Things That Matter

One Year Later, The Latino Community Remembers The El Paso Shooting

On August 3, 2019, a man entered a Walmart in El Paso, Texas and killed 23 customers and injured 23 more. The shooter, Patrick Crusius, went to the Walmart with the expressed purpose of killing Mexican and Mexican-Americans. One year later, the community is remembering those lost.

One year ago today, a man killed 23 people in an El Paso Walmart targeting our community.

The Latino community was stunned when Patrick Crusius opened fire and killed 23 people in El Paso, Texas. The gunman wrote a manifesto and included his desire to kill as many Mexicans and Mexican-Americans he could in the El Paso Walmart. The days after were filled with grieving the loss of 23 people and trying to understand how this kind of hate could exist in our society.

Representative Veronica Escobar, who represents El Paso, is honoring the victims today.

Rep. Escobar was on the scene shortly after the shooting to be there for her community. The shooting was a reminder of the dangers of the anti-Latino and xenophobic rhetoric that the Trump administration was pushing for years.

“One year ago, our community and the nation were shocked and heartbroken by the horrific act of domestic terrorism fueled by racism and xenophobia that killed 23 beautiful souls, injured 22, and devasted all of us,” Rep. Escobar said in a statement. “Today will be painful for El Pasoans, especially for the survivors and the loved ones of those who were killed, but as we grieve and heal together apart, we must continue to face hate with love and confront xenophobia by treating the stranger with dignity and hospitality.”

El Pasoans are coming together today to remember the victims of the violence that day.

Latinos are a growing demographic that will soon eclipse the white communities in several states. Some experts in demographic shifts understand that this could be a terrifying sign for the white population. These changing demographics give life to racist and hateful ideologies.

“When you have a few people of color, the community is not seen so much as a threat,” Maria Cristina Morales, an associate professor of sociology at the University of Texas at El Paso, told USA Today about the fear of changing demographics. “But the more that the population grows – the population of Latinos grow for instance – the more fear that there’s going to be a loss of power.”

The international attack is still felt today because of the constant examples of white supremacy still active today.

“It doesn’t occur to you that there’s a war going on, and there’s always been a war going on—the helicopters the barbed wire—but you just kind of didn’t see it,” David Dorado Romo, an El Paso historian who lost a friend in the shooting, told Time Magazine.

The sudden reminder of the hate out there towards the Latino community was felt nationwide that day. The violent attack that was planned out revealed the true cost of that hate that has been pushed by some politicians.

“El Paso families have the right to live free from fear, and I will continue to honor the victims and survivors with action,” Rep. Escobar said in her statement. “Fighting to end the gun violence and hate epidemics that plague our nation.”

READ: As El Paso Grieves Their Loss, Here Is Everything We Know About The Victims Of The El Paso Massacre, Which Were Mostly Latino

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Police Identify, Arrest Man Accused Of Destroying Beloved Jesus Statue In El Paso Church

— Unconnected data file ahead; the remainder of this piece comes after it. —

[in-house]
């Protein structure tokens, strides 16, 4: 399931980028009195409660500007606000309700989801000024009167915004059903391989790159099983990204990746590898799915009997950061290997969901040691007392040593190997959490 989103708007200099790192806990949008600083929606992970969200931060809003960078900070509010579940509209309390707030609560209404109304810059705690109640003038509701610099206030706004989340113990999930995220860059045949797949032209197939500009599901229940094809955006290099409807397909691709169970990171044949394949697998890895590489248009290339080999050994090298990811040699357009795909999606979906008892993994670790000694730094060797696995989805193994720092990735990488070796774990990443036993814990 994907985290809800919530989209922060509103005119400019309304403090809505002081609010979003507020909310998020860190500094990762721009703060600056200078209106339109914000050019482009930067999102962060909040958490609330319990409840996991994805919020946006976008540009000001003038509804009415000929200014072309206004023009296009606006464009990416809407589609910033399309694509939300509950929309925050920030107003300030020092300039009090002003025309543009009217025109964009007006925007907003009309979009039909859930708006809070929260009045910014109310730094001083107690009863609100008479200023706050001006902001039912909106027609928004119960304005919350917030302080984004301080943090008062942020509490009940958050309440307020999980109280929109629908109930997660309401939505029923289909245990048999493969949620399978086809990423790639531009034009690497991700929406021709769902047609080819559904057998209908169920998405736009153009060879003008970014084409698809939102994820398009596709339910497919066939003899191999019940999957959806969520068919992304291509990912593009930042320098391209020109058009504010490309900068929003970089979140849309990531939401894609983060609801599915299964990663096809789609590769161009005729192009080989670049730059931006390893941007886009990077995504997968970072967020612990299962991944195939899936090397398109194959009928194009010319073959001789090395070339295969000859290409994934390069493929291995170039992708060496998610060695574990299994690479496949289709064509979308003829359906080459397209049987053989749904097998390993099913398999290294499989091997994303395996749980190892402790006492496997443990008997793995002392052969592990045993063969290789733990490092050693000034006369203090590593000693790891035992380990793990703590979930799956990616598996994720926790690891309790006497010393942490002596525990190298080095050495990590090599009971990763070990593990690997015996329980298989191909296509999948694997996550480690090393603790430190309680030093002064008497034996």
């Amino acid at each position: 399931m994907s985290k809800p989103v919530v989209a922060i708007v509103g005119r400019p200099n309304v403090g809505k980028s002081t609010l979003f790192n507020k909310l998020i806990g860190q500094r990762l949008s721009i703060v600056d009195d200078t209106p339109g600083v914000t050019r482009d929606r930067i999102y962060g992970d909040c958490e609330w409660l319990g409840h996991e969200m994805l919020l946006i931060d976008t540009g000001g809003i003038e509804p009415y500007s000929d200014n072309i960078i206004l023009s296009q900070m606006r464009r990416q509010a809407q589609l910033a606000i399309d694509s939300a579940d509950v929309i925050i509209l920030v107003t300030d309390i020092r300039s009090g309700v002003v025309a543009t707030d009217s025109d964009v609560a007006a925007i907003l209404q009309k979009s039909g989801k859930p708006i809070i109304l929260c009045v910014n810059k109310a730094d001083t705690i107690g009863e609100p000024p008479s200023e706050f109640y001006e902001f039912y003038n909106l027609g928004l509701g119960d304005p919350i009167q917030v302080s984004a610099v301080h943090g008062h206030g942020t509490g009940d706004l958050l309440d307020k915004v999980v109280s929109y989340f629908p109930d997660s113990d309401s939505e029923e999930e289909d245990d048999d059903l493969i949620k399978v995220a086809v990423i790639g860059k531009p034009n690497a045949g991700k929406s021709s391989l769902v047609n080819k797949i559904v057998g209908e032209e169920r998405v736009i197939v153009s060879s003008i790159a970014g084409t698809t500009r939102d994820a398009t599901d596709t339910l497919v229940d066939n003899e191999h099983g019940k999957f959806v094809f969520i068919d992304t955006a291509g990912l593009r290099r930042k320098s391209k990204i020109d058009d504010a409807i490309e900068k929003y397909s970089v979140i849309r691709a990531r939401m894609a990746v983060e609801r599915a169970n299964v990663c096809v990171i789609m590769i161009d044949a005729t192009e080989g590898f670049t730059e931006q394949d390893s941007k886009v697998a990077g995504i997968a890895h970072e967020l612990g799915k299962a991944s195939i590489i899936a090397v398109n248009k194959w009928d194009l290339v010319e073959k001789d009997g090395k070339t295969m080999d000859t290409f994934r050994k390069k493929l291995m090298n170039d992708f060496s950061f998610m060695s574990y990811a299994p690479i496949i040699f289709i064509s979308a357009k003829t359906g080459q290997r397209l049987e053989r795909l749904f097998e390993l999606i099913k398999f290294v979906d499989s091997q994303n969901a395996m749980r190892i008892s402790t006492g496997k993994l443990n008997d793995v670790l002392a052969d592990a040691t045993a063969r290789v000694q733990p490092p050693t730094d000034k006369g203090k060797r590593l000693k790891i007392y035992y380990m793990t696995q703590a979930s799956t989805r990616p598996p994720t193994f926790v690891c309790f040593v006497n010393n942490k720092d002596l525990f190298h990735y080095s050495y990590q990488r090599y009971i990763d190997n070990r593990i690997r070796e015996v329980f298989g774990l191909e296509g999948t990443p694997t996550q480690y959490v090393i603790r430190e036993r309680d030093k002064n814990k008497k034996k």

Things That Matter

Police Identify, Arrest Man Accused Of Destroying Beloved Jesus Statue In El Paso Church

El Paso Police Department / elpasodiocese / Instagram

An important Jesus statue in an El Paso church has been destroyed and police have arrested the suspect. The statue in St. Patrick’s Cathedral was taken down and decapitated and the person police suspect to be responsible has been arrested.

Earlier this week, a 90-year-old Jesus statue was decapitated by a vandal who destroyed the St. Patrick’s Cathedral.

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We are saddened to announce the vandalism at St. Patrick Cathedral earlier today. The Cathedral was vandalized this morning at around 10:00am. A suspect came into the sanctuary at St. Patrick Cathedral and destroyed the almost 90-year-old statue of the Sacred Heart of Jesus, which was located in the center behind the main altar of the church. The church was open and available for prayer. A suspect has been detained by the El Paso Police department. The police are currently continuing their investigation into the vandalism. The Rector of St. Patrick Cathedral, Fr. Trini Fuentes, said, “I am in shock and we at the Cathedral are heartbroken over such an unexpected situation.” Bishop Seitz also expressed his sadness about the damage caused to the historic Sacred Heart of Jesus Statue. “This statue is one of my favorite representations of Jesus—his arms open wide in welcome, his heart aflame with love for us. I would often take inspiration from this image as I prepared for Mass.” “As sad as I am to see a statue attacked and destroyed, I am grateful that it was not a living person,” Bishop Seitz added. “But a statue, particularly this statue, concretizes and connects us to persons and ideals that are not visible to our eyes. They reveal to us realities that are close to us, but unseen,” he said. “At this point we do not know anything about the person who carried out this assault, but he certainly must be a person who is greatly disturbed to have attacked this peaceful place in our city and this image of the King of Peace. I hope this might be the impetus for him to receive the help he needs. He will be in my prayers,” Bishop Seitz added. “I am devastated at this irreplaceable loss as I know members of this parish community and the whole Church of El Paso will be. In this moment we will reach out in confidence to the One this statue represented and I know he will console us,” Bishop Seitz concluded. St. Patrick, Patron of Ireland and our Diocese, Pray for us.